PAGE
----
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    1 Comment for this article
    Loss of smell in COVID
    Amos Korczyn, MD, MSc | Tel Aviv University, Tel Aviv, Israel
    The recent paper by Spinato et al, “Alterations in Smell or Taste in Mildly Symptomatic Outpatients With SARS-CoV-2 Infection”, claims that COVID patients frequently reported loss of both smell and taste. The loss of smell is non-specific and could result from previous nasal disease, smoking or preclinical Parkinson disease. Unfortunately, there was no control group (for example, matched group of subjects who were found to be negative for SARS-CoV-2).

    More disturbing is the statement that patients lost their sense of taste. This was based solely on patients’ reports during a telephone interview. People who lose their sense of smell
    frequently complain of loss of taste but clinical examination demonstrates intact taste.

    While loss of smell is quite likely because the nasal mucosa can be invaded by the SARS-CoV-2, there is no explanation for the reported loss of taste which is likely to be a misinterpretation by the patients.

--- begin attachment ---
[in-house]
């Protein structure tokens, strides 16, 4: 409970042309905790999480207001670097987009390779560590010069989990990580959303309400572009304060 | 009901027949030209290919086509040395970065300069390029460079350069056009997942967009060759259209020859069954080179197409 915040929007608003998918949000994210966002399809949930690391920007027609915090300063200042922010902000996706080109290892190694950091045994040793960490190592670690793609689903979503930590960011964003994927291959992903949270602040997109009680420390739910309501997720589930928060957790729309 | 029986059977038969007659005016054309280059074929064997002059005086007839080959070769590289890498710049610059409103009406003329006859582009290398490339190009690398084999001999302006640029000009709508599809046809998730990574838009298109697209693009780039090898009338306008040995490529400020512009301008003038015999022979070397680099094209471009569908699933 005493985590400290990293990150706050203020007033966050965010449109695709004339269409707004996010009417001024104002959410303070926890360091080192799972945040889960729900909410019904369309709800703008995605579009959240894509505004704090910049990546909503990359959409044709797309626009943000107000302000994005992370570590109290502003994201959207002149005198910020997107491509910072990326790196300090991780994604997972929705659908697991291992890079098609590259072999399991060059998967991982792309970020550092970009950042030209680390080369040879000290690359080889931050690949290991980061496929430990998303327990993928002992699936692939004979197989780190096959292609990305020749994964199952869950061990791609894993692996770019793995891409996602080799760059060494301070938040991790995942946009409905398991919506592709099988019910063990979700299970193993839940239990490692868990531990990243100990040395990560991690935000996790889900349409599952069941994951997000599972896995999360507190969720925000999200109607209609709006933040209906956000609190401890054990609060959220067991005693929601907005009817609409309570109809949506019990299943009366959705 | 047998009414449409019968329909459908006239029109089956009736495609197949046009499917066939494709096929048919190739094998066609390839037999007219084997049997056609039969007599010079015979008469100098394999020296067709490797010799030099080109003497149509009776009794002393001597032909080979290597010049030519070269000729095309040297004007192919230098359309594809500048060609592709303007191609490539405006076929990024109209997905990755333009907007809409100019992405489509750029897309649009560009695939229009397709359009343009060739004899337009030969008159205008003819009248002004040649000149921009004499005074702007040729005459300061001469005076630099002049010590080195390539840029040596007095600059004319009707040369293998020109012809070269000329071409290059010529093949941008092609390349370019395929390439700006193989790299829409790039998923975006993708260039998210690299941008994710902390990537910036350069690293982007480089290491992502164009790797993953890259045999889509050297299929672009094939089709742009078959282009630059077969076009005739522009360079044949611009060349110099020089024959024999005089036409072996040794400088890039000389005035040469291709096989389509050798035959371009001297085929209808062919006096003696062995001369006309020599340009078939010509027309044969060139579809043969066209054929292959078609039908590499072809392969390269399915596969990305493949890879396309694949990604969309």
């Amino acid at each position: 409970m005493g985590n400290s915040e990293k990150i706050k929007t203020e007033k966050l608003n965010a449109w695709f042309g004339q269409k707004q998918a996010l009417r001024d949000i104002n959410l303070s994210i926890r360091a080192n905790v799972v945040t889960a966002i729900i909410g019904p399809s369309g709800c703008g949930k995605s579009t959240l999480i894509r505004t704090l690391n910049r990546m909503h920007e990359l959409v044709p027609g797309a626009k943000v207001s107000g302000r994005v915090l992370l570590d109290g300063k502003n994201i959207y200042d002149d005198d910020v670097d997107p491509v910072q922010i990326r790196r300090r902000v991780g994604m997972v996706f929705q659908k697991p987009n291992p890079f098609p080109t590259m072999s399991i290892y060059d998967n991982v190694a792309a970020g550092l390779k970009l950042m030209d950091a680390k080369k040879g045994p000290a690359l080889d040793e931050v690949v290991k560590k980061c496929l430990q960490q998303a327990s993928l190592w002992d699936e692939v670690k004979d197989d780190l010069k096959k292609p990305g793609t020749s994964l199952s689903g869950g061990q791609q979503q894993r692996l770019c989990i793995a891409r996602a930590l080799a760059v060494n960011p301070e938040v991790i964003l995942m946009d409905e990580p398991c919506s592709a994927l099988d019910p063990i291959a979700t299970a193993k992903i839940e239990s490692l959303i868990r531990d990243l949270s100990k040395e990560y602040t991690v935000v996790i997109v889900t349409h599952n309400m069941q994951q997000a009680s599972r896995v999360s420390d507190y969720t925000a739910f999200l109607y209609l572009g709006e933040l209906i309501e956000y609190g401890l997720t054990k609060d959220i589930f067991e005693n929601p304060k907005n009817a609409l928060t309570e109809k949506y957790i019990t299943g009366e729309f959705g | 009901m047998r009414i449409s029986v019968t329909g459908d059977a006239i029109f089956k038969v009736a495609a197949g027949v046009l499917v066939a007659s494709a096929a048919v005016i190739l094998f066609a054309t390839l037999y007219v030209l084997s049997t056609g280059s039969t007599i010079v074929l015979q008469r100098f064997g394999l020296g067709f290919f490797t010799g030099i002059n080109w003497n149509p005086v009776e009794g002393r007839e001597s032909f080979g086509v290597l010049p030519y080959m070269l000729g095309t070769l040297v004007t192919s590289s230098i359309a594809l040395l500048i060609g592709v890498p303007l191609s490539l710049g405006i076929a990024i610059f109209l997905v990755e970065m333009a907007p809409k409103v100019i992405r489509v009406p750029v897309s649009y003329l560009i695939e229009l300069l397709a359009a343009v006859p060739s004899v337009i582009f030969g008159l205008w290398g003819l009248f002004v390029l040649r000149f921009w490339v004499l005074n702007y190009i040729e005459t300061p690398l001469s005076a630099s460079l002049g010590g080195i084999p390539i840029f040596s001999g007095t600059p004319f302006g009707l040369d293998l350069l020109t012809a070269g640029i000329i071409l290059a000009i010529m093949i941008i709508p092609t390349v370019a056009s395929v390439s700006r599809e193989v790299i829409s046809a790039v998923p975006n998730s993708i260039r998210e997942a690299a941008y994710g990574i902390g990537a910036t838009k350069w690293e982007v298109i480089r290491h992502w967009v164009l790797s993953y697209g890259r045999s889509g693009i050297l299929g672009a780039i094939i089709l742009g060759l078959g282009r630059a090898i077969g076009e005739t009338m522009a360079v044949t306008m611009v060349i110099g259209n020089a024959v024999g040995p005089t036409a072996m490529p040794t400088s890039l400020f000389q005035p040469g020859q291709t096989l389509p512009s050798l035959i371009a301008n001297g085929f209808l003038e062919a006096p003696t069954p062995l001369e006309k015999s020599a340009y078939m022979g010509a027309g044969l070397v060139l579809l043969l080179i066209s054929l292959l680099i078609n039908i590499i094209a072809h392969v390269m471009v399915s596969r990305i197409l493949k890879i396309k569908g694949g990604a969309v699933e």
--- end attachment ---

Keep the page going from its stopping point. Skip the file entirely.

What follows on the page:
Research Letter
    April 22, 2020

    Alterations in Smell or Taste in Mildly Symptomatic Outpatients With SARS-CoV-2 Infection

    Author Affiliations
    • 1Section of Otorhinolaryngology, University of Padova, Treviso, Italy
    • 2Unit of Cancer Epidemiology, Aviano National Cancer Institute, IRCCS, Aviano, Italy
    • 3Section of Otorhinolaryngology, University of Padova, Padova, Italy
    • 4Guy’s and St Thomas’ Hospitals, London, United Kingdom
    JAMA. 2020;323(20):2089-2090. doi:10.1001/jama.2020.6771

    Since December 2019, a pandemic of coronavirus disease 2019 (COVID-19) caused by severe acute respiratory syndrome coronavirus 2 (SARS-CoV-2) has spread globally.1 A spectrum of disease severity has been reported, with main symptoms that include fever, fatigue, dry cough, myalgia, and dyspnea. Previous strains of coronavirus have been demonstrated to invade the central nervous system through the olfactory neuroepithelium and propagate from within the olfactory bulb.2 Furthermore, nasal epithelial cells display the highest expression of the SARS-CoV-2 receptor, angiotensin-converting enzyme 2, in the respiratory tree.3

    Despite anecdotal reports of anosmia, only 1 study to our knowledge has evaluated the prevalence of smell and taste disturbance in hospitalized patients with COVID-19, reporting an overall prevalence of 34% but without data on timing of onset in relation to other symptoms.4